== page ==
Tanya Luhrmann wrote When God Talks Back: Understanding the American Evangelical Relationship With God.
She has a column in today’s NYT, “When God is Your Therapist.”
IT had never occurred to me to think of God as a therapist when I began to spend time, 10 years ago, at an evangelical church in Chicago. Like many secular observers, I was interested in the fact that people like me seemed to experience reality in a fundamentally different manner. I soon came to realize that one of the most important features of these churches is that they offer a powerful way to deal with anxiety and distress, not because of what people believe but because of what they do when they pray.
One way to see this is that the books teaching someone how to pray read a lot like cognitive behavior therapy manuals. For instance, the Rev. Rick Warren’s “The Purpose Driven Life,” one of the best-selling books of all time, teaches you to identify your self-critical, self-demeaning thoughts, to interrupt them and recognize them as mistaken, and to replace them with different thoughts. Cognitive-behavioral therapists often ask their patients to write down the critical, debilitating thoughts that make their lives so difficult, and to practice using different ones. That is more or less what Warren invites readers to do. He spells out thoughts he thinks his readers have but don’t want, and then asks them to consider themselves from God’s point of view: not as the inadequate people they feel themselves to be, but as loved, as relevant and as having purpose.
Does it work? In my own research, the more people affirmed, “I feel God’s love for me, directly,” the less stressed and lonely they were and the fewer psychiatric symptoms they reported.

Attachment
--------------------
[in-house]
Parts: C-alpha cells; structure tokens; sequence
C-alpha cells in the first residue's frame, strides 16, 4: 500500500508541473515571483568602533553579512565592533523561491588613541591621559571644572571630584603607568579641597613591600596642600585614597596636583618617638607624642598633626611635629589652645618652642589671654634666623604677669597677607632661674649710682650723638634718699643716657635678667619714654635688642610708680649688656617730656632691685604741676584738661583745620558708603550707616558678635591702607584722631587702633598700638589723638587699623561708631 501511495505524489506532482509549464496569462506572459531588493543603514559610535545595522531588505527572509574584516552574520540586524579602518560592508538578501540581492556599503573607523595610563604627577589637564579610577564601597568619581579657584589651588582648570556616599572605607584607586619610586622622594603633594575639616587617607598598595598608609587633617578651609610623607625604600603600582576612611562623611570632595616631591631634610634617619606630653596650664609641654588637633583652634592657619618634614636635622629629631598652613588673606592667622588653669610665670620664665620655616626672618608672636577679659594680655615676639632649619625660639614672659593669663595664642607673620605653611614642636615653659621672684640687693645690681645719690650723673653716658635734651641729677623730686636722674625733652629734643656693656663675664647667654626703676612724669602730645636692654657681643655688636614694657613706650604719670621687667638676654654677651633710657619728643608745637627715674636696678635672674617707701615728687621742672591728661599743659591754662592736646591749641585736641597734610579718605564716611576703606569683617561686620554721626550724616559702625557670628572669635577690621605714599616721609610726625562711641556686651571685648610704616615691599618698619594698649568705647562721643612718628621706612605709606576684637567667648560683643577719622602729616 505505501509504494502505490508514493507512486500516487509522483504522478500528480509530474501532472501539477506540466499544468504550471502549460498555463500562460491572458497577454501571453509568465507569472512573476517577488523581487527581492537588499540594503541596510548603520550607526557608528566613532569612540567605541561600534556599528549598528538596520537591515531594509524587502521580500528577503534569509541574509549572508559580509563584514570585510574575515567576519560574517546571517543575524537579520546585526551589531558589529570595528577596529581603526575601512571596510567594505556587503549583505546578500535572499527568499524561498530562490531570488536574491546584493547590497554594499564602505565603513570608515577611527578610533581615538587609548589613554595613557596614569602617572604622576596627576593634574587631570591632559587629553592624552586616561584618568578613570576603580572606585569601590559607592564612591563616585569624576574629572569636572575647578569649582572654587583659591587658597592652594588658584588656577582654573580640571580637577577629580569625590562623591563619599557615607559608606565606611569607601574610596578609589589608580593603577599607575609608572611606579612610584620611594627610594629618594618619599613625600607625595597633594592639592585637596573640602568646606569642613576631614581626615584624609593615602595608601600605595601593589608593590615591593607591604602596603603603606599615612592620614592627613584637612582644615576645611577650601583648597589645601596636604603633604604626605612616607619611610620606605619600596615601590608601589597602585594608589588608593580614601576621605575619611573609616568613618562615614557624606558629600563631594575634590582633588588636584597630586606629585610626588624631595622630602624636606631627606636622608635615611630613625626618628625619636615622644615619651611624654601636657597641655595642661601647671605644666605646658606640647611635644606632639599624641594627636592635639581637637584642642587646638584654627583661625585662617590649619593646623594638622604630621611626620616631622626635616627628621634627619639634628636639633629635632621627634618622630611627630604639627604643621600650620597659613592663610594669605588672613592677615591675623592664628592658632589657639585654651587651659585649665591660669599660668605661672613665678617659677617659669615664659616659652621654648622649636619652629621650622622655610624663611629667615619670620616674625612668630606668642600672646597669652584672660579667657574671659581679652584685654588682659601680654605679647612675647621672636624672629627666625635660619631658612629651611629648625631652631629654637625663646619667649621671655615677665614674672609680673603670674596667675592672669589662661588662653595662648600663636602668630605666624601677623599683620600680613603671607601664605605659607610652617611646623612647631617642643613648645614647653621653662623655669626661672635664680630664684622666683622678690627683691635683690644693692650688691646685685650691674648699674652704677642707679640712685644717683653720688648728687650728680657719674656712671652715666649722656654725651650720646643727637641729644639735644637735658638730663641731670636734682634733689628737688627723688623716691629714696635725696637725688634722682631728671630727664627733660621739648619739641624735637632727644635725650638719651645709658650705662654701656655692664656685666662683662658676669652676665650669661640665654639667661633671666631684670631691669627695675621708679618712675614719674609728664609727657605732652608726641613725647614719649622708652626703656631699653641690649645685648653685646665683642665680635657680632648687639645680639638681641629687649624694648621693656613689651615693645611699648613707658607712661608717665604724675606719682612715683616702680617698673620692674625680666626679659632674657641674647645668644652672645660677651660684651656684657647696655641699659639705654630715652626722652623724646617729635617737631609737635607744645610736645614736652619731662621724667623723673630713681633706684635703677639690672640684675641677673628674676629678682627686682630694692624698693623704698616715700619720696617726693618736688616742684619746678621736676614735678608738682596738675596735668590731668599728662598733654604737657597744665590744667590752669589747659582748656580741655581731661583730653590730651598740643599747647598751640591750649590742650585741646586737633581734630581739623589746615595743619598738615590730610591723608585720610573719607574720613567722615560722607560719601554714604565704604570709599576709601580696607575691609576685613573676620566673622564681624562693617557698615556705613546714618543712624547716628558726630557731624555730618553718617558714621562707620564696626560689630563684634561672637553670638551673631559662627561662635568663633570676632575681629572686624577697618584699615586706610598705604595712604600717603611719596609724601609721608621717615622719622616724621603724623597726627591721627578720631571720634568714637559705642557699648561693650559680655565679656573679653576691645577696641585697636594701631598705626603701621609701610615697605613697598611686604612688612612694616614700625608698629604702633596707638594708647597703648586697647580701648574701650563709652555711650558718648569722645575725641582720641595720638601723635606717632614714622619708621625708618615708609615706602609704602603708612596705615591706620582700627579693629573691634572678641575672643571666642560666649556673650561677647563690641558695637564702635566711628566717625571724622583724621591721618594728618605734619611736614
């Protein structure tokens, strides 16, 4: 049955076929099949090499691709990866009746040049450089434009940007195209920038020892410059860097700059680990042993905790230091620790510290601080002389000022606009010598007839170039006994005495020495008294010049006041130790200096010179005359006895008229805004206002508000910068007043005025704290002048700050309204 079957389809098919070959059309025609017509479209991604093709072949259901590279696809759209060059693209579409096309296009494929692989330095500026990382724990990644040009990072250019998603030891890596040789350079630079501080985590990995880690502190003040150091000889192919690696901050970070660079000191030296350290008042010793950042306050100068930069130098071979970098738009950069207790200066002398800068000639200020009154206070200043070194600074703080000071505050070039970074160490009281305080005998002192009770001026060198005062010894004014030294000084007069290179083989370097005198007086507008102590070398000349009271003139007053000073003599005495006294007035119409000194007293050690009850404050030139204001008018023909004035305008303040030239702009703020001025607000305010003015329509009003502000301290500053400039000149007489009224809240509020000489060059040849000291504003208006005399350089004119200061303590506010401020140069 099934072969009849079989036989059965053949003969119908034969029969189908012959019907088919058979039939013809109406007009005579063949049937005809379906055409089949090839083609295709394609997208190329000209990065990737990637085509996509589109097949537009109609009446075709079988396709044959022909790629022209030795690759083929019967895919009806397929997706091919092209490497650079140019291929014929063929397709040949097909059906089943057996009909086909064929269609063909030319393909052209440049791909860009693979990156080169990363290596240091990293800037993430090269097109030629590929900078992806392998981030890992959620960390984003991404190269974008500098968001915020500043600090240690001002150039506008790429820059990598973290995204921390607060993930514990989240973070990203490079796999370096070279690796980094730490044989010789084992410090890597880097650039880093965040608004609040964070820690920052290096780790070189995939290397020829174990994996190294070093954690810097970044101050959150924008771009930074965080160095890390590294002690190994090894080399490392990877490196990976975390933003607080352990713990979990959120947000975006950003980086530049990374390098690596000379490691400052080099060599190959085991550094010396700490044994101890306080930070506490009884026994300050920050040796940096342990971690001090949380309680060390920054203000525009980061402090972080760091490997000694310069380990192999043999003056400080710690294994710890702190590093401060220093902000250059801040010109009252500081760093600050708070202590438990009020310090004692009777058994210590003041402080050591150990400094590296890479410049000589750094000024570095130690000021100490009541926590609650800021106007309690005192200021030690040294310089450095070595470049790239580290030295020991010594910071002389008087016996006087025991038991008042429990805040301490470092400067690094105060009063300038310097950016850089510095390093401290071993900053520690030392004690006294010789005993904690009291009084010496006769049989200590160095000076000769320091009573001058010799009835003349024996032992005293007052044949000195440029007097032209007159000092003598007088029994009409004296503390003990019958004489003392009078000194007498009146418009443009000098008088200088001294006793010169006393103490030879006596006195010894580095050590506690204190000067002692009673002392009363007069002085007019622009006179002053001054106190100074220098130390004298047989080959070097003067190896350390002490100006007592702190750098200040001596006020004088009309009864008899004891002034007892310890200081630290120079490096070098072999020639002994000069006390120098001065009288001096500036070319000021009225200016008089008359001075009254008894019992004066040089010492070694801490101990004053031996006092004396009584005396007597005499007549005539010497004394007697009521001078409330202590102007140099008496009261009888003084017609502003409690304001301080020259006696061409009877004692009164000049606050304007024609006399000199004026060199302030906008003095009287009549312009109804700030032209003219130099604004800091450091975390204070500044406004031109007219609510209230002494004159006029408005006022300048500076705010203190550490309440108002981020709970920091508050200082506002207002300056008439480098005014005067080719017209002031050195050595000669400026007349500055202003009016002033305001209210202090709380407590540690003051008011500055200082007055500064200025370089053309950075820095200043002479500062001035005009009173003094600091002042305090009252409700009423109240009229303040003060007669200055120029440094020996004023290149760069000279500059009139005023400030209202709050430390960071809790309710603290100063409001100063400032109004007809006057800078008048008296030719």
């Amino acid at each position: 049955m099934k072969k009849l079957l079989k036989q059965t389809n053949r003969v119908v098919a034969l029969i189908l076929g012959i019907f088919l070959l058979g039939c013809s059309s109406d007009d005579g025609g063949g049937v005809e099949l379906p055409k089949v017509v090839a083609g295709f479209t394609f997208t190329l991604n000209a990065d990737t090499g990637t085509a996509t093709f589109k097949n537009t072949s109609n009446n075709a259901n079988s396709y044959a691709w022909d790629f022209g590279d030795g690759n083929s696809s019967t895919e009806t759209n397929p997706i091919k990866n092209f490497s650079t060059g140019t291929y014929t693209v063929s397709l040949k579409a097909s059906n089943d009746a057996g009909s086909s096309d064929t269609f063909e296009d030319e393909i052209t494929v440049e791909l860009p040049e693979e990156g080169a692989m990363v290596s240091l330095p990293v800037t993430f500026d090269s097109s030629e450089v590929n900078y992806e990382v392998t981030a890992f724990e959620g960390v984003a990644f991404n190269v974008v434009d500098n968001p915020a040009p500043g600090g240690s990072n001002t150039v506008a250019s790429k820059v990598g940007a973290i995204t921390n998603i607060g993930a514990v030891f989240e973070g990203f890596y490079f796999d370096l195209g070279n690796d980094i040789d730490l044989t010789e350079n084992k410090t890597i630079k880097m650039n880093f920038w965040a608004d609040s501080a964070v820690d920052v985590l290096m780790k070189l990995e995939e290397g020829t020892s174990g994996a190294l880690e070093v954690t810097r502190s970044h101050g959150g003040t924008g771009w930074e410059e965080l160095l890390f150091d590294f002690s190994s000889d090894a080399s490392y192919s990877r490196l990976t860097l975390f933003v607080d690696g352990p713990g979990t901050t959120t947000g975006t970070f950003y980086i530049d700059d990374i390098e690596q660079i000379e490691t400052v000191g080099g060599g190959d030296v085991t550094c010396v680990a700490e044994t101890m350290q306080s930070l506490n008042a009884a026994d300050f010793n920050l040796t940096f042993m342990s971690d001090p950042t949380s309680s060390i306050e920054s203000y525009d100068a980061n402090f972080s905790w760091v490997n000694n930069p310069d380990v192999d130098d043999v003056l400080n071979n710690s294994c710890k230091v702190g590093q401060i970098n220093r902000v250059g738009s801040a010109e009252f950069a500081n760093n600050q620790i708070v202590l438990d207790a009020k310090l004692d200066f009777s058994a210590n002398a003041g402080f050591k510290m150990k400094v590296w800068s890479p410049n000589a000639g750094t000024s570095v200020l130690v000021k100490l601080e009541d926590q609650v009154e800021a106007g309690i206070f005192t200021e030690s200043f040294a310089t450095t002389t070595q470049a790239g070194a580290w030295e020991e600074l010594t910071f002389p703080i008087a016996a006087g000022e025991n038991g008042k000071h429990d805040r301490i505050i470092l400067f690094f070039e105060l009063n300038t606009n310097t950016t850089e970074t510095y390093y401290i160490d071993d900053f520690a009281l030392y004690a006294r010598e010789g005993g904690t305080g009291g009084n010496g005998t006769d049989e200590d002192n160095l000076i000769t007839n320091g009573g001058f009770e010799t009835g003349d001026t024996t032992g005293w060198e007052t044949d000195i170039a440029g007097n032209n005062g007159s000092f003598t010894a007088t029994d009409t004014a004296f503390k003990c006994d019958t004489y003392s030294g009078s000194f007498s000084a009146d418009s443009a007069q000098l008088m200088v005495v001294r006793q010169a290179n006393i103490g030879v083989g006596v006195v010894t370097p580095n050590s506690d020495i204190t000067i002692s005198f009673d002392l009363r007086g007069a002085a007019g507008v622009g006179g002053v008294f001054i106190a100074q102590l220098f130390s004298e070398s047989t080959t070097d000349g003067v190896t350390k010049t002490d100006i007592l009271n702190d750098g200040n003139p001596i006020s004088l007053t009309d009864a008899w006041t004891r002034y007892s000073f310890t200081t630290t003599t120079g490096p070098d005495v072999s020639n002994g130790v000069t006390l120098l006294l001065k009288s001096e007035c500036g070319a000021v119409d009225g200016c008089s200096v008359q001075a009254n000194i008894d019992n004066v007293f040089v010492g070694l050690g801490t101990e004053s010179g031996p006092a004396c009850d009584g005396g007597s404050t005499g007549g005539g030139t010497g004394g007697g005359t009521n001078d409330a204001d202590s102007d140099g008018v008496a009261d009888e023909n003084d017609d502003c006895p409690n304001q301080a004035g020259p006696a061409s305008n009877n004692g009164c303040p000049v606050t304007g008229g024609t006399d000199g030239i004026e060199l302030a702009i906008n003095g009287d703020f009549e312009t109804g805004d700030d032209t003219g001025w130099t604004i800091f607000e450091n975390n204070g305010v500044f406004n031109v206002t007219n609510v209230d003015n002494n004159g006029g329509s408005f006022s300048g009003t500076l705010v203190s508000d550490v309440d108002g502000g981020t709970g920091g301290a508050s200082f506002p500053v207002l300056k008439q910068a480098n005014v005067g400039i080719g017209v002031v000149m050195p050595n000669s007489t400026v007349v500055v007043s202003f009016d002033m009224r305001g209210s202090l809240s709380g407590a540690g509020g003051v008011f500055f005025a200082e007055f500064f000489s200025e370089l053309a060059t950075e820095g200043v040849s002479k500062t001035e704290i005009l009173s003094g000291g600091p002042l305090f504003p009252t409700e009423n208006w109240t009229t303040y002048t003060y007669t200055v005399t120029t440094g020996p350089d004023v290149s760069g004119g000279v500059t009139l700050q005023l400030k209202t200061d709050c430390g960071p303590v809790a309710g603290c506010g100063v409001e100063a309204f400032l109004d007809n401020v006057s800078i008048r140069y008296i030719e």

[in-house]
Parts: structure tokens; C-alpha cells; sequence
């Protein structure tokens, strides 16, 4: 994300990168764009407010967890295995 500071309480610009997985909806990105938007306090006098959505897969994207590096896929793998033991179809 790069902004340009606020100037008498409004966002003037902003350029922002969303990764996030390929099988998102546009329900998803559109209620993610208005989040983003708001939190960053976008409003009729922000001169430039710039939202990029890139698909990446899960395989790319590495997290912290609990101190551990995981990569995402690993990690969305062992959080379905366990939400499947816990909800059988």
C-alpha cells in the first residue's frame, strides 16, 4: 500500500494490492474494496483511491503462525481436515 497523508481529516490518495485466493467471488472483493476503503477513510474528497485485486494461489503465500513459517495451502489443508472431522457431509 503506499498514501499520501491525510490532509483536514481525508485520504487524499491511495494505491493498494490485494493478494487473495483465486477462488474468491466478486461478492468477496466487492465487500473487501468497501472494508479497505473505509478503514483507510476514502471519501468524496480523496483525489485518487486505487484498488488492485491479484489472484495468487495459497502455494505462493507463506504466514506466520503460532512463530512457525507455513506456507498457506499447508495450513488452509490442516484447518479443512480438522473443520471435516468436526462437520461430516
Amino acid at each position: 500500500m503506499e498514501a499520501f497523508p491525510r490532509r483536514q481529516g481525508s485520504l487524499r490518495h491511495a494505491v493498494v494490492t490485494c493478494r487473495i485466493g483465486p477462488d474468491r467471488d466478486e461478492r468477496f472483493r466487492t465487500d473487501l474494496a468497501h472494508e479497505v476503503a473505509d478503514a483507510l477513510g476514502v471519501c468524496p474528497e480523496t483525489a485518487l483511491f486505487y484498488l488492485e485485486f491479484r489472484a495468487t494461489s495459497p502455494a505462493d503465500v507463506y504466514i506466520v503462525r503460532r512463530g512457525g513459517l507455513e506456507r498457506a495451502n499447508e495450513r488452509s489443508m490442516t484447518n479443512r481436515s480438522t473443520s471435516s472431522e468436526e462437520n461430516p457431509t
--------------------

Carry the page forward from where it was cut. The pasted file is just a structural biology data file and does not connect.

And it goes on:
More strikingly, I saw that the church implicitly invited people to treat God like an actual therapist. In many evangelical churches, prayer is understood as a back-and-forth conversation with God — a daydream in which you talk with a wise, good, fatherly friend. Indeed, when congregants talk about their relationship with God, they often sound as if they think of God as some benign, complacent therapist who will listen to their concerns and help them to handle them.
I am not sure how it fits into the mainstream of Christian spirituality, but it does not sound bizarre or harmful to try to talk to God and listen for His response (always remembering that we might mistake another voice for His, and even when He speaks we hear Him filtered through our receptors).
God certainly wishes to comfort the distressed, families whose father had died, parents who have lost a child.
I saw the same thing at another church, where a young couple lost a child in a late miscarriage. Some months later I spent several hours with them. Clearly numbed, they told me they did not understand why God had allowed the child to die. But they never gave a theological explanation for what happened. They blamed neither their own wickedness nor demons. Instead, they talked about how important it was to know that God had stood by their side. The husband quoted from memory a passage in the Gospel of John, where many followers abandon Jesus because his teachings don’t make sense to them. Jesus says sadly to his disciples, “You do not want to leave, too, do you?” and Peter responds, “Lord, to whom shall we go?”
This sounds mature to me.
Luhrmann doesn’t discuss what kind of response people get when they talk to God about cheating on their spouses or stealing from their employers. If God is still benign and complacent I would have doubts about this approach to Him.
Luhrmann also claims that
This approach to the age-old problem of theodicy is not really available to mainstream Protestants and Catholics, who do not imagine a God so intimate, so loving, so much like a person. That may help to explain why it is evangelical Christianity that has grown so much in the last 40 years.
“so much like a person” – but almost all Christians believe in a personal God, whom they know in Jesus Christ. Although there are problems with the Catholic devotion to the Sacred Heart of Jesus, the relationship is certainly personal. And Lutherans have a strong personal relationship to Jesus, “Jesu, meine Freude.”
I am not sure that Luhrmann is right, or perhaps what evangelicals mean by a “personal” relationship with God is something completely different from what other Protestants and Catholics mean.